Society: ASMEMain Category: MechanicalSub Category: Research and DevelopmentEra: 1940-1949DateCreated: 1949Applied Research LaboratoryState CollegeState: PAZip: 16801Country: USAWebsite: http://www.asme.org/about-asme/history/landmarks/topics-m-z/mechanical-power-production-water/-188-garfield-thomas-water-tunnel-%281949%29Creator: U.S. Navy

The Garfield Thomas Water Tunnel is a unique experimental facility for hydrodynamic research and testing. The 48-inch (1.2-meter) diameter water tunnel enables the research staff to conduct basic and applied investigations in the fields of cavitation, hydroacoustics, turbulence, transition, hydrodynamic drag, and hydraulic and subsonic turbomachinery. Instrumentation and testing methods have been developed to study noise, vibration, vehicle dynamics, and the interaction between the propulsor and vehicle body.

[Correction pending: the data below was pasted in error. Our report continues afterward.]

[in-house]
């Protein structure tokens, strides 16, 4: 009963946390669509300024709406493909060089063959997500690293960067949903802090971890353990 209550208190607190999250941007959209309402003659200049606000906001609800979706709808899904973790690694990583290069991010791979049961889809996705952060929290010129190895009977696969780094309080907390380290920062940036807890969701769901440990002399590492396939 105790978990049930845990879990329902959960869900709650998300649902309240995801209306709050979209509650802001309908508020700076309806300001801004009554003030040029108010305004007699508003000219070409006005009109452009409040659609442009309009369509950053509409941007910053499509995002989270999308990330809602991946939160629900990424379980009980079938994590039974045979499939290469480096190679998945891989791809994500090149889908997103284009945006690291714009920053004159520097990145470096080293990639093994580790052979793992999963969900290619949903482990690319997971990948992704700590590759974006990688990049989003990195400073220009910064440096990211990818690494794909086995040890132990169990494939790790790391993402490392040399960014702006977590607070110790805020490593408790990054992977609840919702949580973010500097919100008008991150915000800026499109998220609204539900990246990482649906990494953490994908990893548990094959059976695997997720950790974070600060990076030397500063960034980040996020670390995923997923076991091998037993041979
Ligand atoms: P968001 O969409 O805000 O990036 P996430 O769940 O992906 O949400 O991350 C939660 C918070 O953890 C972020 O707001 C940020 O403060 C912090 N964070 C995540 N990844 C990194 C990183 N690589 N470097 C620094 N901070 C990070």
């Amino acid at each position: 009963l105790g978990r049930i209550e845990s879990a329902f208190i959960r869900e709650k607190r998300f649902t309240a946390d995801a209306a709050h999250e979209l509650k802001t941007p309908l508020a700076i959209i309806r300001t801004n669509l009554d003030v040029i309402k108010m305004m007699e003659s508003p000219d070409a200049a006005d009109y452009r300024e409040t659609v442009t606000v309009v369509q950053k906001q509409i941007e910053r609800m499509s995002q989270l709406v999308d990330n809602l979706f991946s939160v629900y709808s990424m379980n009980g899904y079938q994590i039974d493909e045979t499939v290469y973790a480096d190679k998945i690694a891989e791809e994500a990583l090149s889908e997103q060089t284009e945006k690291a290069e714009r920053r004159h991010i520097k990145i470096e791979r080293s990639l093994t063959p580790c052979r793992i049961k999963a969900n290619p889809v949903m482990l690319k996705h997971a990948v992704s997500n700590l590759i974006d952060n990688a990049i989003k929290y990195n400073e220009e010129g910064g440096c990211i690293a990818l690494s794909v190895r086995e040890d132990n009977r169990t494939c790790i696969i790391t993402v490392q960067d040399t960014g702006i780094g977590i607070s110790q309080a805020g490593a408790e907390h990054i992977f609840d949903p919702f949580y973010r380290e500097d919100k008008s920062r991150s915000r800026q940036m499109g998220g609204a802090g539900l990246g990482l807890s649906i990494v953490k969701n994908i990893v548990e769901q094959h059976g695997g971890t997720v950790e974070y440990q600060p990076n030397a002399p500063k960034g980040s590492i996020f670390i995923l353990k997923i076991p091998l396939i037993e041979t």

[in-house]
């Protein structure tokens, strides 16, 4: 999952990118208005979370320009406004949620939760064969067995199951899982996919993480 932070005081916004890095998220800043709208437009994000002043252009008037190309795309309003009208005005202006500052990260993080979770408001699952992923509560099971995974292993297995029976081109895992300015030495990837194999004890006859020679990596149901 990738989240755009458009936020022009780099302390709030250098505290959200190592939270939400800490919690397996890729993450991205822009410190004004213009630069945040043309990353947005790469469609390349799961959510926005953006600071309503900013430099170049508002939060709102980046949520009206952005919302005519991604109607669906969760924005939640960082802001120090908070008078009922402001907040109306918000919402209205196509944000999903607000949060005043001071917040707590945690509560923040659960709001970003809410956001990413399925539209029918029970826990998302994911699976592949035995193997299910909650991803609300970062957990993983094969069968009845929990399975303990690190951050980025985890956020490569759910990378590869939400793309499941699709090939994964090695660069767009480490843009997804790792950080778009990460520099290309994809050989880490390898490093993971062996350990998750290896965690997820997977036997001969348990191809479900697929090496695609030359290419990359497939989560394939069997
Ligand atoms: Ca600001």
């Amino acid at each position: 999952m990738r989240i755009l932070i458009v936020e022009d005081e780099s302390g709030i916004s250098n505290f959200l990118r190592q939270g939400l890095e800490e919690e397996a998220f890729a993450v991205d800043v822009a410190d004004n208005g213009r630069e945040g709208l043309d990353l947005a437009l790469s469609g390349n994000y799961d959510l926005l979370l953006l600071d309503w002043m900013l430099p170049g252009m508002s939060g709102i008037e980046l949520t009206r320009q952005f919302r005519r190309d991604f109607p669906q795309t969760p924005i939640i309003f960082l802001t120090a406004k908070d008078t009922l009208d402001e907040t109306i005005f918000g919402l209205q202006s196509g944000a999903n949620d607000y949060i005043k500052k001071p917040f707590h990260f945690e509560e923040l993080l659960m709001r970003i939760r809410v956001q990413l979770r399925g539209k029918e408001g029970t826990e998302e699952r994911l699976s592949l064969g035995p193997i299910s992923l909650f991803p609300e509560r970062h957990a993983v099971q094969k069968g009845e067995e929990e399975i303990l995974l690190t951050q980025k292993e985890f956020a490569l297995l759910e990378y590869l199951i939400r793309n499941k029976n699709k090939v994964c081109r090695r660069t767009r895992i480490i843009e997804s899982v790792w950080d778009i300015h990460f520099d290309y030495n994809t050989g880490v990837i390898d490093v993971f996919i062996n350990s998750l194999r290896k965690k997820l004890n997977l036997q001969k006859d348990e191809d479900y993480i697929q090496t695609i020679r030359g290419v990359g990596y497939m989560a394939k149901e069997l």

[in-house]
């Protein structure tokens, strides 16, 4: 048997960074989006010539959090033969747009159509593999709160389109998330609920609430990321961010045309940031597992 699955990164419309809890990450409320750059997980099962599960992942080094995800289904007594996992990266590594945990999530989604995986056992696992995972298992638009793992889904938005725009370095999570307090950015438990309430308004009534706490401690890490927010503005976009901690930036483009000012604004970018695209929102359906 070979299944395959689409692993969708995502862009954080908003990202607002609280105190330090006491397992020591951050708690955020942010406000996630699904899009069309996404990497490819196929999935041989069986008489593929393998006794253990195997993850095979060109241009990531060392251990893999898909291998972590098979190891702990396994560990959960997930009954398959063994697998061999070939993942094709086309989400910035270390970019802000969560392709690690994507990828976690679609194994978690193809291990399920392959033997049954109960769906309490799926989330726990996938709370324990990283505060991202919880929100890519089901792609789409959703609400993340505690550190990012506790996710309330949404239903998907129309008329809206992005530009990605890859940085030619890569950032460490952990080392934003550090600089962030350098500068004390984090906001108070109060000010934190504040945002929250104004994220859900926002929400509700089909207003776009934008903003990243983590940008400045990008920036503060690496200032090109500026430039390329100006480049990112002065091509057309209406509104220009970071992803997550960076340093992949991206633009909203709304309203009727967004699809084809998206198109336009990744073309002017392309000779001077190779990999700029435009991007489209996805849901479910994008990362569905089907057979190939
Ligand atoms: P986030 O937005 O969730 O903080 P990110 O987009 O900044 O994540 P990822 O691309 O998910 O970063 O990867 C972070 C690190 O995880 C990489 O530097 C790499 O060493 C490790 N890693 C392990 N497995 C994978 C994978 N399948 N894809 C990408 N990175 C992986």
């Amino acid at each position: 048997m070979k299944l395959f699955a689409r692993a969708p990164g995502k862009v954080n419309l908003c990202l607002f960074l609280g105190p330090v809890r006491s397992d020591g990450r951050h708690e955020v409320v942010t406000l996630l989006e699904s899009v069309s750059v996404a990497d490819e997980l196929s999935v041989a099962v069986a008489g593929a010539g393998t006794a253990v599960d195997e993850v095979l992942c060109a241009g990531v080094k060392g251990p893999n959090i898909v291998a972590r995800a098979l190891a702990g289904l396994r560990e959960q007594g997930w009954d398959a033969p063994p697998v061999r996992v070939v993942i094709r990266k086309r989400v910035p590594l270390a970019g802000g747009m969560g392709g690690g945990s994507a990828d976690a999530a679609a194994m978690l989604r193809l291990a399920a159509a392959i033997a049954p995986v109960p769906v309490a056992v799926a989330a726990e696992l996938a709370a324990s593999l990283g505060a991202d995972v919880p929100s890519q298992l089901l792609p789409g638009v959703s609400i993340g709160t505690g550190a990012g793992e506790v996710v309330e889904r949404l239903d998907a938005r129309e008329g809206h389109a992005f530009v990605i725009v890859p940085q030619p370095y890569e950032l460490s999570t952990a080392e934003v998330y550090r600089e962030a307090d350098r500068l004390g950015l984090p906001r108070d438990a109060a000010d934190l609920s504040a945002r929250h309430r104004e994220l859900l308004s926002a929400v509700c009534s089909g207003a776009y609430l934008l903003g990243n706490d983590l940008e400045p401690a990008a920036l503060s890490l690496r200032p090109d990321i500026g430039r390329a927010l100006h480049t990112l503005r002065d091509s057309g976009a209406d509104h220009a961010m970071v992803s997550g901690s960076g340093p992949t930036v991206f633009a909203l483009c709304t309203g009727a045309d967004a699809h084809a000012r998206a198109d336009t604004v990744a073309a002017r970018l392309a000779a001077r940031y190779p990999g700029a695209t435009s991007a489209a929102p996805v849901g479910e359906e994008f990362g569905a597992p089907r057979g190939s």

YearAdded:
1996
Image Credit: Courtesy WikiCommons/CyberXRef (CC BY-SA 3.0)Image Caption: Entrance to the Garfield Thomas Water TunnelEra_date_from: 1949
Eiffel Drop Test Machine and Wind Tunnel
Society: ASMEMain Category: MechanicalSub Category: Research and DevelopmentEra: 1900-1909DateCreated: 1903, 1912Auteuil LaboratoryParisZip: 75016Country: FranceWebsite: http://www.asme.org/about-asme/history/landmarks/topics-m-z/research-and-development/-237-eiffel-1903-drop-test-machine-and-1912-wind-tCreator: Eiffel, Gustave

Late in life, the renowned structural engineer Gustave Eiffel (1832-1923) embarked on aeronautical research. Reliable data and repeatable research methods were rare in the early 1900s, but Eiffel brought an engineer's discipline to the field. In the process, he produced the most accurate aeronautical data of the time, confirmed a long-held theory about fluid flow that had never been unequivocally proven, and established a laboratory that became a model for future practice.

YearAdded:
2005